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Historical Placerville received its name because of placer mining in the vicinity. The ghost town is located 19 miles east of Horseshoe Bend. … By the early summer of 1863, the town had 300 buildings and a population of 5,000.
Elevation: 4,324 ft
Placerville was discovered in 1862 and during the mining peak had a population of near 5,000. A lot of foreign miners were from Ireland and the area around Placerville and Pioneer City, another mining ghost town nearby, was known as “New Dublin”. Included in the gold rush population were a large number of Chinese, Germans, French, Swiss, and Austrians. Surprisingly there were a lot of Portuguese miners from the Azores in the Boise Basin and most of them lived in Placerville. There was so much gold in the area that buildings were built up off the ground so that miners could mine underneath the structures. In 1864, Placerville alone had over 4500 recorded mining claims. President Lincoln signed an act to create Idaho Territory and Placerville officially became a town in 1864.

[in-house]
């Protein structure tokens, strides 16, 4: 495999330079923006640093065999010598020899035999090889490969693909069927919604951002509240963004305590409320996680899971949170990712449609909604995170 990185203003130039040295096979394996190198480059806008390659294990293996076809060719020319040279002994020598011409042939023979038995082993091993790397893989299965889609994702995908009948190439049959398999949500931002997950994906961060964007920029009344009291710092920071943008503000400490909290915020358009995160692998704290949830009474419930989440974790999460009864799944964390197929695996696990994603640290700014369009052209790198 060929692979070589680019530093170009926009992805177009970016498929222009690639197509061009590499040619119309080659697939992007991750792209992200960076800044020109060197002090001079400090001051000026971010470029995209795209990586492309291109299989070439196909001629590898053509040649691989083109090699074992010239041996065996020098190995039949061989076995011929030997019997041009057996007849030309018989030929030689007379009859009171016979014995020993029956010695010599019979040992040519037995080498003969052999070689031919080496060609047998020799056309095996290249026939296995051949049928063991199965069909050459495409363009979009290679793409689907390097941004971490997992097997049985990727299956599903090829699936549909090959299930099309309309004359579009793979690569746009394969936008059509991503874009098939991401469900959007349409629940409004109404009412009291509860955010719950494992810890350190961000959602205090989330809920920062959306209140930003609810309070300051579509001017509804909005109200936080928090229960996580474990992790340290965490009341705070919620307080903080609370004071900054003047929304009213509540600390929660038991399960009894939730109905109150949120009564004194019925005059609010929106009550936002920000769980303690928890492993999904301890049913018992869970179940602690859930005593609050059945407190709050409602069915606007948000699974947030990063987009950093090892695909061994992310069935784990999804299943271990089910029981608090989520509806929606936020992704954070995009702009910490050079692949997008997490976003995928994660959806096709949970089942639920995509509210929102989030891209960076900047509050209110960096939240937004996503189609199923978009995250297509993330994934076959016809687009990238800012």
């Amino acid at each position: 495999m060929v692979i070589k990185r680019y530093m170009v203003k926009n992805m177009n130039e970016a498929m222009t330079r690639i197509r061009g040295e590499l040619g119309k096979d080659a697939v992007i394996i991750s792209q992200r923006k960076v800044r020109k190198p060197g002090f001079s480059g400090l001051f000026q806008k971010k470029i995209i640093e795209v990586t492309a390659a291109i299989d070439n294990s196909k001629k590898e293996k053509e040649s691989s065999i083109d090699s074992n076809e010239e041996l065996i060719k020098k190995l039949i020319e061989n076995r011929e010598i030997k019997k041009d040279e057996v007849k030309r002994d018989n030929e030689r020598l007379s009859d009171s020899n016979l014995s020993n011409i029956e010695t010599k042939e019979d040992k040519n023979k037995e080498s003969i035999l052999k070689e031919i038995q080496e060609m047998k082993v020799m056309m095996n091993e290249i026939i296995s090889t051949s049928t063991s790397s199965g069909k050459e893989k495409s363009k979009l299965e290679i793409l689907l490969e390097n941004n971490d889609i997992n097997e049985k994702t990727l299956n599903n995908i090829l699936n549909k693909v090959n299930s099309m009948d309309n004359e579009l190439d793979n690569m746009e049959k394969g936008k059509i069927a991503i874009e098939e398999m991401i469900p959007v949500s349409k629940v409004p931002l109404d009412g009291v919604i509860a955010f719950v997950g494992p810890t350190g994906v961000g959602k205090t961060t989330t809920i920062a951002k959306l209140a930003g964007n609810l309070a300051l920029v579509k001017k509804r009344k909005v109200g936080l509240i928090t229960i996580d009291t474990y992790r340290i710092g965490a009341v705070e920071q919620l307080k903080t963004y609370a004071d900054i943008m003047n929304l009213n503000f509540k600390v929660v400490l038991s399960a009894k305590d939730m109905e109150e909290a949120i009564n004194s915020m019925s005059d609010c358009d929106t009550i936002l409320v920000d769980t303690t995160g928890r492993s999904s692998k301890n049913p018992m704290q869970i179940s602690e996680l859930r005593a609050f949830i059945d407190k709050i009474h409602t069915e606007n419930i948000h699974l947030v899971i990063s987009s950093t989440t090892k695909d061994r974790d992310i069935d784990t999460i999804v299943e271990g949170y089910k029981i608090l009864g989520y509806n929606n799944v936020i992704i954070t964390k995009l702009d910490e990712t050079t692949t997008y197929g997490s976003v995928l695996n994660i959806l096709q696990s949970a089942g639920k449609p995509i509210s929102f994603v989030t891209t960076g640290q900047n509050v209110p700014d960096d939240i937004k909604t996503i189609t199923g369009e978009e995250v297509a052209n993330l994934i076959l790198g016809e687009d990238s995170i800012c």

There isn’t a lot left to modern day Placerville. At one time there were dozens of buildings, homes, and a handfull of church buildings, but being located in forest, Placerville was nearly destroyed by forest fires in 1874, was rebuilt and then again nearly destroyed by forest fire in 1899 and by 1900 the mad gold rush was winding down.
The first building was a saloon and the walls of the still standing Masonic Hall are supposedly lined with whiskey bottles for insulation. Placerville was laid out in a street grid with a town plaza, similar to other towns many miners left behind in California before heading to the gold rush in Idaho. The remains are all listed on the National Register of Historic Places.